August 10, 2022

Rocket poised to hit moon is Chinese, not SpaceX Falcon 9, student observations confirm

Rocket poised to hit moon is Chinese, not SpaceX Falcon 9, student observations confirm
Rocket poised to hit moon is Chinese, not SpaceX Falcon 9, student observations confirmRocket poised to hit moon is Chinese, not SpaceX Falcon 9, student observations confirm

A group of students has confirmed that a rocket stage poised to hit the moon next month is from a Chinese Long March launcher, not a SpaceX Falcon 9 as originally thought.

The rocket body, from the Chang’e 5-T1 mission, is set to slam into the moon’s far side on March 4, more than seven years after its October 2014 launch. The object was originally misidentified as the upper stage of the SpaceX Falcon 9 rocket that launched the Deep Space Climate Observatory satellite in February 2015.

“We took a spectrum, which can reveal the material makeup of an object, and compared it with Chinese and SpaceX rockets of similar types … it matches the Chinese rocket,” University of Arizona supervisor and associate professor Vishnu Reddy, who also co-leads the school’s Space Domain Awareness lab, said in a statement Tuesday (Feb. 15).

“This is the best match, and we have the best possible evidence at this point,” Reddy added of the new observations, which match independent work made public a few days ago. Students on the Arizona team include Grace Halferty, Adam Battle and Tanner Campbell.

Video: Rocket stage to slam into moon, seen by Virtual Telescope Project
Related: The greatest moon crashes of all time

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The original, mistaken identification of the rocket body as a Falcon 9 upper stage came from Bill Gray, who manages the Project Pluto software used to track near-Earth objects. 

He published an explanation Saturday (Feb. 12) about his rationale for originally identifying the rocket as part of a Falcon 9.

“I and others came to accept the identification with the second stage [of Falcon 9] as correct,” Gray wrote. “The object had about the brightness we would expect and had showed up at the expected time and moving in a reasonable orbit.”

Gray added, however, that the original evidence was not conclusive. And on Saturday, he said, he received a note from Jon Giorgini, an engineer at NASA’s Jet Propulsion Laboratory in Southern California, pointing out that DSCOVR’s postlaunch trajectory didn’t take it all that close to the moon. After conducting further research, Gray wrote, he became convinced that the moon-bound rocket stage is actually from China’s Chang’e 5-T1 mission, a precursor to the more famous Chang’e 5 mission that brought a sample of the moon back to Earth in 2020.

The Virtual Telescope Project captured the upper stage of a SpaceX Falcon 9 rocket expected to hit the moon on March 4, 2022.

An image of the rocket stage headed for a moon impact on March 4 as seen on Feb. 6, 2022, when it was thought to be a SpaceX Falcon 9 upper stage. Astronomers tracking it now say it is likely a Chinese rocket stage. (Image credit: Virtual Telescope Project)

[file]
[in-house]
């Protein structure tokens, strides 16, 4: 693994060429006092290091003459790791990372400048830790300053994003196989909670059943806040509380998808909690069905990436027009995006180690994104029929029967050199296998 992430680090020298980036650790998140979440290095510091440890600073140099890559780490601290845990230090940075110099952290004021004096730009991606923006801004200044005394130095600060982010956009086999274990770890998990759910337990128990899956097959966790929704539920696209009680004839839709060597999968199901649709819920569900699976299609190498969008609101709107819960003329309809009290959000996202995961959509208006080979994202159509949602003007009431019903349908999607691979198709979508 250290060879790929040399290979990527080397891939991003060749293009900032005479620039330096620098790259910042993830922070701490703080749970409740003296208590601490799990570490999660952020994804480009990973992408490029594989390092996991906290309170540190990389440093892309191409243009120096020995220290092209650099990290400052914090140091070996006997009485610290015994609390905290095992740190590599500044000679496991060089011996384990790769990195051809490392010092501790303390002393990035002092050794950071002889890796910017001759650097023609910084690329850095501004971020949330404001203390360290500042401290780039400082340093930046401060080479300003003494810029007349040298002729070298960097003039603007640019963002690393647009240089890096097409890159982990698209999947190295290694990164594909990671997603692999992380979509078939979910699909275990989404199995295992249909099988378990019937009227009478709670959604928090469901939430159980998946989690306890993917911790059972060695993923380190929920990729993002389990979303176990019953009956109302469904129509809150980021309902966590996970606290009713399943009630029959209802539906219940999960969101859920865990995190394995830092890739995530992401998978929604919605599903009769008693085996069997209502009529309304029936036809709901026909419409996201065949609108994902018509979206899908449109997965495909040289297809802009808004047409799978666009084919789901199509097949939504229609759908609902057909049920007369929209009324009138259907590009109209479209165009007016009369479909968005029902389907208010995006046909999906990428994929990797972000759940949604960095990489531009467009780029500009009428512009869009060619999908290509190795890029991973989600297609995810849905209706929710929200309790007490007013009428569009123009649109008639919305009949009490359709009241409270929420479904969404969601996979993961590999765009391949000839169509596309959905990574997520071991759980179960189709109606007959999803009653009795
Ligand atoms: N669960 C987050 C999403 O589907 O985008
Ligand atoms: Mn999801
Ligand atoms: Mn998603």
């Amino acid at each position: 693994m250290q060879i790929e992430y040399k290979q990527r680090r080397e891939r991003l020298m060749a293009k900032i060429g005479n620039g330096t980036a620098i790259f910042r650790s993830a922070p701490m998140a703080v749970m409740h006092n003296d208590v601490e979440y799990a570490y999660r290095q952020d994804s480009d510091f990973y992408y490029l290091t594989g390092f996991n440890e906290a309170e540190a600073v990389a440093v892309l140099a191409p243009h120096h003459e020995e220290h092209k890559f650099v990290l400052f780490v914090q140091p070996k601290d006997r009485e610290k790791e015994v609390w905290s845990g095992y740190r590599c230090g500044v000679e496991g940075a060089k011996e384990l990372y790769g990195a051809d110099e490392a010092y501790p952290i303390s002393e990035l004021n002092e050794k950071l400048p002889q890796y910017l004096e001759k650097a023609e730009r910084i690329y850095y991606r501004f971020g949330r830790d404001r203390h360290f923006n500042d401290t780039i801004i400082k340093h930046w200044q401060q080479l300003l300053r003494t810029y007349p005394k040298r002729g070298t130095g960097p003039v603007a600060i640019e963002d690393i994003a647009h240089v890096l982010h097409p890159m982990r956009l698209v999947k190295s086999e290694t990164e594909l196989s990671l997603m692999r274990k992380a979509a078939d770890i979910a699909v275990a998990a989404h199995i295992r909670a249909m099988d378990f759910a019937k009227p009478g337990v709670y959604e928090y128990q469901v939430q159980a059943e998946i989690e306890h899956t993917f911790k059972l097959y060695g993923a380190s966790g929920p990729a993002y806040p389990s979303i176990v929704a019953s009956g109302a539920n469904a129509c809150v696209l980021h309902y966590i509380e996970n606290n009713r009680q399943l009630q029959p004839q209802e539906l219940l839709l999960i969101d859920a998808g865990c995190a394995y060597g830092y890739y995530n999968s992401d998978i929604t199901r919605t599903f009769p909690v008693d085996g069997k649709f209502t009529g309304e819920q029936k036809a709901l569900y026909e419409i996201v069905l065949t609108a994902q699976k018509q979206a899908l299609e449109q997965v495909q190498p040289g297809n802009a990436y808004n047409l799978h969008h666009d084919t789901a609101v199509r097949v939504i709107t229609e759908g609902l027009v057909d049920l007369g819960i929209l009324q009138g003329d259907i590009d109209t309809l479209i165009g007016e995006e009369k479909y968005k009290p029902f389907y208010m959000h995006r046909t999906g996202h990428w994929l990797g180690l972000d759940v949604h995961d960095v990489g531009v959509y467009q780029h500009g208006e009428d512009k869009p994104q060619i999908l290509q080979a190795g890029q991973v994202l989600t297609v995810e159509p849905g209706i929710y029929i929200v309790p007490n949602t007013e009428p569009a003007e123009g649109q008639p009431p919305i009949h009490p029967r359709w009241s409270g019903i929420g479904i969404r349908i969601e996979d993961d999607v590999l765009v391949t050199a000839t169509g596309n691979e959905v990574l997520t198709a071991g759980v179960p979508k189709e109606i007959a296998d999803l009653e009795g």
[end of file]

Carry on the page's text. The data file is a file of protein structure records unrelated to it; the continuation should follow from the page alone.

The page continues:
The University of Arizona students confirmed this newer work of Gray and others using the RAPTORS system, a telescope on top of the school’s Kuiper Space Sciences building.

The group, however, performed their observations on the nights of Jan. 21 and Feb. 7, before Gray published his correction notice. “They estimate that it will hit somewhere in or near the Hertzsprung crater on the moon’s far side,” the university noted of the students’ work. 

“We don’t often get a chance to track something we know is going to hit the moon ahead of time,” Campbell added in the statement. Campbell is an aerospace and mechanical engineering graduate student who has worked with Reddy since 2017. 

A Long March 3C rocket launched Chang'e 5 T1, China's first round-trip uncrewed moon mission, from Xichang Satellite Launch Center in October 2014.

A Long March 3C rocket launched Chang’e 5 T1, China’s first round-trip uncrewed moon mission, from Xichang Satellite Launch Center in October 2014. (Image credit: China Aerospace Science and Technology Corporation)

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“There is particular interest in seeing how impacts produce craters. It’s also interesting from an orbital prediction perspective, because it’s traveling between the Earth and moon unpropelled,” Campbell added. “It’s just an inert rocket body tossed around by its own energy and by solar radiation pressure, so we can evaluate our models and see how good our predictions are.”

The University of Arizona team has also tracked other space objects over the years, including the now-defunct Chinese space station Tiangong 1 that deorbited in 2018, a piece of an Atlas rocket that launched the NASA Surveyor 2 moon mission in 1966, and the 22-ton Chinese Long March 5B rocket that fell uncontrolled back to Earth in 2021.

Follow Elizabeth Howell on Twitter @howellspace. Follow us on Twitter @Spacedotcom or on Facebook.